If there is something left over in Windows to carry out all kinds of activities, it is keyboard shortcuts. Almost everyone has their favorites, but not too many users learn much beyond the CTLR + C and CTRL + V that almost anyone using a PC internalizes.
One of my favorite shortcuts, in both Windows 10 and Windows 11, is one that is rarely mentioned, and It is used to launch a menu that is also “hidden” after a right click on the Windows start button.
The fabulous world of Win + X
If in Windows 10 or Windows 11 we press the Windows key plus the ‘X’ key, we will open a drop-down menu loaded with multiple options. This menu also appears if we right click on the start button, and the differences between one system and another are tiny.
Basically, in Windows 10 the option “System” appears and it was removed from Windows 11. Besides that, in Windows 11 PowerShell was replaced by the new Windows Terminal. Otherwise, they are exactly the same.
This menu includes shortcuts to options such as shutting down or closing the session, but also the “Run” menu from which we can write quick commands to execute certain processes.
While part of this menu includes shortcuts to sections of Windows Settingssuch as Applications and Features, Power Options, or Network Connections, which have been moving out of the Control Panel; we are also going to find another lot that is still anchored in the past.
With Win + X we basically get direct access to a journey through some of the more classic Windows tools that have hardly been updated at all in years. The Event Viewer, the Device Manager, the Disk Management, and even the Task Manager itself, are all utilities that have been in Windows for decades, and no matter how “modernized and redesigned” the new Windows 11 or even the already “old” Windows 10, they stay the same.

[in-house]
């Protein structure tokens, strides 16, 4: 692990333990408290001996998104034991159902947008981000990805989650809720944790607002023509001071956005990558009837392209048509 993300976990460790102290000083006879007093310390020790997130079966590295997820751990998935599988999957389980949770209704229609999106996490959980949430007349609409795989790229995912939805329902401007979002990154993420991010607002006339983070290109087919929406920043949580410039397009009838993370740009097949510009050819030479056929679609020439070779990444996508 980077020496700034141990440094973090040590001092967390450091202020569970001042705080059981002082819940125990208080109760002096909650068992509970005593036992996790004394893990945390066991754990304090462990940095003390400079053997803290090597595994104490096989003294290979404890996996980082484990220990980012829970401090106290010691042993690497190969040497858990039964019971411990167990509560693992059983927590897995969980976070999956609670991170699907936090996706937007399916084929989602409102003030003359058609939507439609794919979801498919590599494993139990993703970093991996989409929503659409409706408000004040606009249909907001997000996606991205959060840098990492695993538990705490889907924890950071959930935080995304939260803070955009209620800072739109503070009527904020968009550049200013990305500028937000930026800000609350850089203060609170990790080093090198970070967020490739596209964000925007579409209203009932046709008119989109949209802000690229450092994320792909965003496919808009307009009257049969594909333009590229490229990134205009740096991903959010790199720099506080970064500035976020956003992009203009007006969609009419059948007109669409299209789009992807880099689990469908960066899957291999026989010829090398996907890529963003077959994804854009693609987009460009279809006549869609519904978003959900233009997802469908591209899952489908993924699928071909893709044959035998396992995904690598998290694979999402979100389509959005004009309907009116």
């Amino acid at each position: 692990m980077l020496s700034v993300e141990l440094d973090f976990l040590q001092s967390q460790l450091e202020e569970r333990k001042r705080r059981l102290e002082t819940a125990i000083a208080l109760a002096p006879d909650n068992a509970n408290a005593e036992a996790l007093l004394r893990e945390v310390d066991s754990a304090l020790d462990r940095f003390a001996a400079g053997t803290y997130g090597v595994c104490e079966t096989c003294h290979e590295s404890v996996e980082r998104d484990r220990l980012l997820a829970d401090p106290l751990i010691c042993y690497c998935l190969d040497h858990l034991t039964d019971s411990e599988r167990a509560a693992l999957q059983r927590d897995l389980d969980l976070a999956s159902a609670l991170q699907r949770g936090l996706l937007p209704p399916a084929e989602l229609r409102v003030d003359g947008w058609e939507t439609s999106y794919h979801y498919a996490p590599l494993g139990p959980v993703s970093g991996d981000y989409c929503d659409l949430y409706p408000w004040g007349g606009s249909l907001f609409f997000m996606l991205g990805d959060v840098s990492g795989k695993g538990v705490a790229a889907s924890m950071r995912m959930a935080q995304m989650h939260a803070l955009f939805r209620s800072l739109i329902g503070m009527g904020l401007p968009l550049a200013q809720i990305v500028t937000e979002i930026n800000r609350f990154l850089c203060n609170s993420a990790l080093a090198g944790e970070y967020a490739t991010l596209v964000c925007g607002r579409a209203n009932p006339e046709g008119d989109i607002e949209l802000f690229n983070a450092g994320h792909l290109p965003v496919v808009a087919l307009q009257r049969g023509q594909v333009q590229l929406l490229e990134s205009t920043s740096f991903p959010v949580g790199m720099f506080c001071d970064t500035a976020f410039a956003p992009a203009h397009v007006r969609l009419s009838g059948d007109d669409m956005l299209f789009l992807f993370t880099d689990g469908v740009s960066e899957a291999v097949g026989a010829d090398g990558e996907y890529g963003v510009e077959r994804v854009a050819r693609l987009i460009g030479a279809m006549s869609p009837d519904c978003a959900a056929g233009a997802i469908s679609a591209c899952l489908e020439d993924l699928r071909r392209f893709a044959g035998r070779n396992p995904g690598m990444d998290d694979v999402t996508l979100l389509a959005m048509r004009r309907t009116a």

This menu is very useful because many of these tools are part of the Control Panel and since Microsoft has been moving so many things from there to Settings (but not all, obviously), finding them is sometimes more complicated than it should be.
With a Win + X they appear at hand quickly. The Device administrator it comes in handy when a controller acts weird or stops working. The Disk manager It is Windows’ own tool to manage our partitions and it is also quite useful to see the status of our disks. The Events viewer it can be very helpful when trying to troubleshoot and find the cause. And, the Task Manager never lacks good things to say, although it has its own shortcut (CTRL + SHIFT + ESC).
You may already know this menu or / and shortcut, or you may not. Windows has so much old stuff mixed in with new stuff, that it still lets you close windows like 35 years ago even though no one uses the feature, and fewer people know it’s there. What may seem obvious to some may be a discovery for others today. I’m sure that for a few, this menu will be one of those last.